We Got Margot Robbie And Saoirse Ronan To Ask Each Other 11 Very Important Questions

    The stars of Mary Queen of Scots talk their childhood ambitions, dream roles, and first impressions of each other.

    When it was announced that Saoirse Ronan and Margot Robbie would be playing royal rivals in Mary Queen of Scots, there was no doubt it would be worth a watch. Both were Oscar-nominated last year for their respective roles in Lady Bird and I, Tonya, and their resumés were already impressive: Saoirse started acting aged 9, going on to appear in movies like Atonement, Hanna, and The Lovely Bones; Margot is immediately recognisable for playing Harley Quinn, who'll be getting her own Suicide Squad spinoff next year.

    When we at BuzzFeed were given the chance to speak with Saoirse and Margot to promote Mary Queen of Scots in London recently, we couldn't pass up the opportunity. They told us all about what it was like to finally work together and what kind of roles they'd love to take on next...

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    Saoirse Ronan: Ah, this is quite interesting, actually. What was your first impression of me when we met?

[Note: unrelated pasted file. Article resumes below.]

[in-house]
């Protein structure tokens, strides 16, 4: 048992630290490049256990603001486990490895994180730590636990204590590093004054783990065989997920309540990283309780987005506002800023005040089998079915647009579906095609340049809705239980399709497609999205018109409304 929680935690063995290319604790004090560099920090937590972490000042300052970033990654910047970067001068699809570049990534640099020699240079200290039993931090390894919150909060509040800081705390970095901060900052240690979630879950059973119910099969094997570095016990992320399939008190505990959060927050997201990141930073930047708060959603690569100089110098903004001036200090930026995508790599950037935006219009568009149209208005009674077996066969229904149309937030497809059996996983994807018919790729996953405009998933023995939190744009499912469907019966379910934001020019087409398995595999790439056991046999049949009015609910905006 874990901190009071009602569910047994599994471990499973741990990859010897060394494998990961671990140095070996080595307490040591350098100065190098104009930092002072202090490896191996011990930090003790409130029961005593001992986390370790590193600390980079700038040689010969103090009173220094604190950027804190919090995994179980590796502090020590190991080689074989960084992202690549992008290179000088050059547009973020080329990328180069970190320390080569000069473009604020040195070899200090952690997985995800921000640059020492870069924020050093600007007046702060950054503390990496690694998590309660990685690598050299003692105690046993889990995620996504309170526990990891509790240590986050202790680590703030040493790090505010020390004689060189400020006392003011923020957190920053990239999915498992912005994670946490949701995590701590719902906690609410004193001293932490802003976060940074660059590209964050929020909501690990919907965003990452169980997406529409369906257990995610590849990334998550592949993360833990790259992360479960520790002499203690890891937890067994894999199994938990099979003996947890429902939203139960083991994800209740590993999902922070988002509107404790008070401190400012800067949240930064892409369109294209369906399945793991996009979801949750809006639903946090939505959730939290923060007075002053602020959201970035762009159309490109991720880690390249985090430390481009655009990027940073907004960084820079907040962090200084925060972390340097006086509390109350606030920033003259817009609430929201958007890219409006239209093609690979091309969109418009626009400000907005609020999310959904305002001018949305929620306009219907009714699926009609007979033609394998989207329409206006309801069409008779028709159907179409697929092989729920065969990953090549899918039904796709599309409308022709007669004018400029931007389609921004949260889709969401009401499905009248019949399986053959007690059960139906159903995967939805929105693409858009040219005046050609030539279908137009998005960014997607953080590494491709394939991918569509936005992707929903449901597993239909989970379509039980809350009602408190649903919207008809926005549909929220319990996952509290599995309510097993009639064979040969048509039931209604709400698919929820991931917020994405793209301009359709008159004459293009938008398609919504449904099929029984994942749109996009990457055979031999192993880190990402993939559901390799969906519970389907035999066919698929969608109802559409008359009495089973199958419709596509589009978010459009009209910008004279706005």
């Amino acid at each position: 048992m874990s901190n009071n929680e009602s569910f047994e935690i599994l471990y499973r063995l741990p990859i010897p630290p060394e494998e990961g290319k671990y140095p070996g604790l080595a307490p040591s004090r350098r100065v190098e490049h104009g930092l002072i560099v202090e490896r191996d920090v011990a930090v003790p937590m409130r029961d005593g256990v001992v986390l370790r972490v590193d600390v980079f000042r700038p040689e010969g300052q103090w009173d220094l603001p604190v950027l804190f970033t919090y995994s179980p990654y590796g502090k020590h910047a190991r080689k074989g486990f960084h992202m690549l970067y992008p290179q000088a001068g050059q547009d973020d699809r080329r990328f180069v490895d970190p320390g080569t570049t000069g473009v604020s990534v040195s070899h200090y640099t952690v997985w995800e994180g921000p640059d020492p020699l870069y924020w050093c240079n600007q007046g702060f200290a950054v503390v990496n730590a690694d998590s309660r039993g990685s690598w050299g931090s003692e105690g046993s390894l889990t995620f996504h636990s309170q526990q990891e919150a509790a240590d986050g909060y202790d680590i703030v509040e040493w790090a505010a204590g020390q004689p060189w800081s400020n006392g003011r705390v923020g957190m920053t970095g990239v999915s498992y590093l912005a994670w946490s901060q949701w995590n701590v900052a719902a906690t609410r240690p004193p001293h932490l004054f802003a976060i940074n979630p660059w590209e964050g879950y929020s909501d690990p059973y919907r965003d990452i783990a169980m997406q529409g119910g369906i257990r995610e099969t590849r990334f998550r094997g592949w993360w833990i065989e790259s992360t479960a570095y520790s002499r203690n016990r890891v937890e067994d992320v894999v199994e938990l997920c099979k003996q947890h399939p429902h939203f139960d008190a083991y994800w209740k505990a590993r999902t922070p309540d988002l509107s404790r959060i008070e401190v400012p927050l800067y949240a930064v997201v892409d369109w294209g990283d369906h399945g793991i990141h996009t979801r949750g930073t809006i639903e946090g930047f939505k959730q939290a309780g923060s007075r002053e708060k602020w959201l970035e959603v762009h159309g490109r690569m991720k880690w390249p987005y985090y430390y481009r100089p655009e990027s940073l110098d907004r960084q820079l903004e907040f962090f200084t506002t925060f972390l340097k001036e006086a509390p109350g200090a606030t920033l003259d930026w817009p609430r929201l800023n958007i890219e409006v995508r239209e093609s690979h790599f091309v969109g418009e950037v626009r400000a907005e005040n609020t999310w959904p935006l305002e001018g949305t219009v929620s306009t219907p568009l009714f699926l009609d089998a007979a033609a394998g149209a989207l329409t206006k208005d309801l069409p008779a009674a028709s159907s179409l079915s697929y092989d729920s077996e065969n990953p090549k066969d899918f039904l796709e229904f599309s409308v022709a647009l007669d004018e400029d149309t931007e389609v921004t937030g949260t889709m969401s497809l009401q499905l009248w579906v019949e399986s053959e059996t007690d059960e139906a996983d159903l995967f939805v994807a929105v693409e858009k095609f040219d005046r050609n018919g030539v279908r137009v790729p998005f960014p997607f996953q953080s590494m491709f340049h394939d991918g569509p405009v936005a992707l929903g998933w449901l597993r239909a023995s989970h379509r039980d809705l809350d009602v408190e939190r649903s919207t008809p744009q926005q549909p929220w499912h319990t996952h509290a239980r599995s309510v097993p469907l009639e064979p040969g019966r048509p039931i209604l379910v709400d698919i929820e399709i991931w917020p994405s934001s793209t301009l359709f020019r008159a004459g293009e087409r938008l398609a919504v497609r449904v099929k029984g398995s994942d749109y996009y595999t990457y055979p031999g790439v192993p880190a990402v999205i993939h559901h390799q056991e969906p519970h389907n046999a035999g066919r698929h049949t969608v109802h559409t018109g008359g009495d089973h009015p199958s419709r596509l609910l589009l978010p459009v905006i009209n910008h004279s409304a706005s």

Margot Robbie: We met a few years ago in New York at a mutual friend’s house, and I just thought you were so cool, and so rad, and so smart and witty.

    SR: That was very cute.

    MR: I loved you the minute I met you.

    MR: What was the most exciting element of playing your character in Mary Queen of Scots?

    SR: Honestly, I think the thing I enjoyed the most and I had the most fun with — and I’m not just saying this because it’s a hot topic — was getting to work with so many girls. I loved, so much, us getting to do our scene together and having this amazing day together, and spending two months with the four Marys, and having the lovely Gemma Chan on the film. It was just such a delight, and we kind of see ourselves as the 15th-century Spice Girls, for obvious reasons. We all became really, really close. We just laughed for two months, basically.

    SR: Our characters in this film are both very strong-willed women. Is there anything you learned from playing your character that you’d apply to your real life?

    MR: I think I’d learn from some of the things she didn’t do as opposed to the things she did do in this film. I think it’s a good reminder to always heed advice from the people around you, but also know when to be true to yourself and go with your gut instincts. I think she denied herself that a lot of the time, and was ultimately very unhappy because of it.

    SR: Poor Elizabeth.